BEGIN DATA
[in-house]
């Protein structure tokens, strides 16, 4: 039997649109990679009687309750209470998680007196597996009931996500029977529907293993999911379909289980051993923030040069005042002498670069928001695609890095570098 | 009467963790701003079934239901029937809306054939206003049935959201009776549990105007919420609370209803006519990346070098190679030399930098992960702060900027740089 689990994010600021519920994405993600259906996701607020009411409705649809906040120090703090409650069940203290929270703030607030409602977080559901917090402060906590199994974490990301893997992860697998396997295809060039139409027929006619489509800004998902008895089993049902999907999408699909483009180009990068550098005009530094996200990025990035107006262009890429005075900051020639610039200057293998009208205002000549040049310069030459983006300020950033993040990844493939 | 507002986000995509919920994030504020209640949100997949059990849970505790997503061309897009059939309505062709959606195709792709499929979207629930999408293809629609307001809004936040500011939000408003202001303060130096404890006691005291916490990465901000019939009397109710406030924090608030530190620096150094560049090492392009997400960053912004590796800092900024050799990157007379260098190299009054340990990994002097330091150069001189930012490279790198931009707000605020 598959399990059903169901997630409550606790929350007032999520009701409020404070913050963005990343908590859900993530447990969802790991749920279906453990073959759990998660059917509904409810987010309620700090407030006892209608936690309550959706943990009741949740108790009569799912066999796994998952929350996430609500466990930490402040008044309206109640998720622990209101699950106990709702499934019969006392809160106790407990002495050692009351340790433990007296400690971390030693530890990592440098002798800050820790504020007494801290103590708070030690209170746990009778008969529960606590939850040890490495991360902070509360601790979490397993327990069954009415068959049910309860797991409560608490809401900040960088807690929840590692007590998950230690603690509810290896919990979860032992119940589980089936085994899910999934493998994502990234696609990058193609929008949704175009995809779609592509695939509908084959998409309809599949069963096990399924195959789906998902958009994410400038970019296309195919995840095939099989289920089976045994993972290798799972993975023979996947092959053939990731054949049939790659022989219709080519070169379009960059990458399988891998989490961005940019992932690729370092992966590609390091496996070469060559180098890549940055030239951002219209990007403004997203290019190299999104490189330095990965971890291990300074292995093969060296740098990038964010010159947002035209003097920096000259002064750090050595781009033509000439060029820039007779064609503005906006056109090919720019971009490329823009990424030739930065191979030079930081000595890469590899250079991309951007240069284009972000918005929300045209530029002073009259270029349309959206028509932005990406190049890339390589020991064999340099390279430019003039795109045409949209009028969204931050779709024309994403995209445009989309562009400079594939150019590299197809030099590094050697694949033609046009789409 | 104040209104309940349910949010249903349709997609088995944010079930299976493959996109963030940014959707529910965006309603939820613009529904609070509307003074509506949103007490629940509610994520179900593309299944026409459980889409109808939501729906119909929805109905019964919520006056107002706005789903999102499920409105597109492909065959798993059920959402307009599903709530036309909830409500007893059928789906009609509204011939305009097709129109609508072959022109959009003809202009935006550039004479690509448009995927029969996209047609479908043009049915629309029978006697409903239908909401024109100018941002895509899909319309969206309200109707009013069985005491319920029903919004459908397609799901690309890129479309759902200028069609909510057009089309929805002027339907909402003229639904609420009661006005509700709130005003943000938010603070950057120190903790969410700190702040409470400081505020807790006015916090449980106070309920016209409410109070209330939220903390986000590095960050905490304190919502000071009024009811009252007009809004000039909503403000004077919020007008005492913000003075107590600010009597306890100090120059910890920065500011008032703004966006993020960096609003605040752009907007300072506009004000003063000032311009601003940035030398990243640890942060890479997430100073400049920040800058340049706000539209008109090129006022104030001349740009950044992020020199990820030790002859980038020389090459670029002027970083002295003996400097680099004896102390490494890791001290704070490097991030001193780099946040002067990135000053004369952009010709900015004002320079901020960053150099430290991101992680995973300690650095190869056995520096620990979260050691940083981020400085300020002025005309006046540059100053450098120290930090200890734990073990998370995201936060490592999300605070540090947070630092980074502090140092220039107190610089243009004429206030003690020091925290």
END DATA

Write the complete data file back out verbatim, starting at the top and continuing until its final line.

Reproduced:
[in-house]
């Protein structure tokens, strides 16, 4: 039997649109990679009687309750209470998680007196597996009931996500029977529907293993999911379909289980051993923030040069005042002498670069928001695609890095570098 | 009467963790701003079934239901029937809306054939206003049935959201009776549990105007919420609370209803006519990346070098190679030399930098992960702060900027740089 689990994010600021519920994405993600259906996701607020009411409705649809906040120090703090409650069940203290929270703030607030409602977080559901917090402060906590199994974490990301893997992860697998396997295809060039139409027929006619489509800004998902008895089993049902999907999408699909483009180009990068550098005009530094996200990025990035107006262009890429005075900051020639610039200057293998009208205002000549040049310069030459983006300020950033993040990844493939 | 507002986000995509919920994030504020209640949100997949059990849970505790997503061309897009059939309505062709959606195709792709499929979207629930999408293809629609307001809004936040500011939000408003202001303060130096404890006691005291916490990465901000019939009397109710406030924090608030530190620096150094560049090492392009997400960053912004590796800092900024050799990157007379260098190299009054340990990994002097330091150069001189930012490279790198931009707000605020 598959399990059903169901997630409550606790929350007032999520009701409020404070913050963005990343908590859900993530447990969802790991749920279906453990073959759990998660059917509904409810987010309620700090407030006892209608936690309550959706943990009741949740108790009569799912066999796994998952929350996430609500466990930490402040008044309206109640998720622990209101699950106990709702499934019969006392809160106790407990002495050692009351340790433990007296400690971390030693530890990592440098002798800050820790504020007494801290103590708070030690209170746990009778008969529960606590939850040890490495991360902070509360601790979490397993327990069954009415068959049910309860797991409560608490809401900040960088807690929840590692007590998950230690603690509810290896919990979860032992119940589980089936085994899910999934493998994502990234696609990058193609929008949704175009995809779609592509695939509908084959998409309809599949069963096990399924195959789906998902958009994410400038970019296309195919995840095939099989289920089976045994993972290798799972993975023979996947092959053939990731054949049939790659022989219709080519070169379009960059990458399988891998989490961005940019992932690729370092992966590609390091496996070469060559180098890549940055030239951002219209990007403004997203290019190299999104490189330095990965971890291990300074292995093969060296740098990038964010010159947002035209003097920096000259002064750090050595781009033509000439060029820039007779064609503005906006056109090919720019971009490329823009990424030739930065191979030079930081000595890469590899250079991309951007240069284009972000918005929300045209530029002073009259270029349309959206028509932005990406190049890339390589020991064999340099390279430019003039795109045409949209009028969204931050779709024309994403995209445009989309562009400079594939150019590299197809030099590094050697694949033609046009789409 | 104040209104309940349910949010249903349709997609088995944010079930299976493959996109963030940014959707529910965006309603939820613009529904609070509307003074509506949103007490629940509610994520179900593309299944026409459980889409109808939501729906119909929805109905019964919520006056107002706005789903999102499920409105597109492909065959798993059920959402307009599903709530036309909830409500007893059928789906009609509204011939305009097709129109609508072959022109959009003809202009935006550039004479690509448009995927029969996209047609479908043009049915629309029978006697409903239908909401024109100018941002895509899909319309969206309200109707009013069985005491319920029903919004459908397609799901690309890129479309759902200028069609909510057009089309929805002027339907909402003229639904609420009661006005509700709130005003943000938010603070950057120190903790969410700190702040409470400081505020807790006015916090449980106070309920016209409410109070209330939220903390986000590095960050905490304190919502000071009024009811009252007009809004000039909503403000004077919020007008005492913000003075107590600010009597306890100090120059910890920065500011008032703004966006993020960096609003605040752009907007300072506009004000003063000032311009601003940035030398990243640890942060890479997430100073400049920040800058340049706000539209008109090129006022104030001349740009950044992020020199990820030790002859980038020389090459670029002027970083002295003996400097680099004896102390490494890791001290704070490097991030001193780099946040002067990135000053004369952009010709900015004002320079901020960053150099430290991101992680995973300690650095190869056995520096620990979260050691940083981020400085300020002025005309006046540059100053450098120290930090200890734990073990998370995201936060490592999300605070540090947070630092980074502090140092220039107190610089243009004429206030003690020091925290």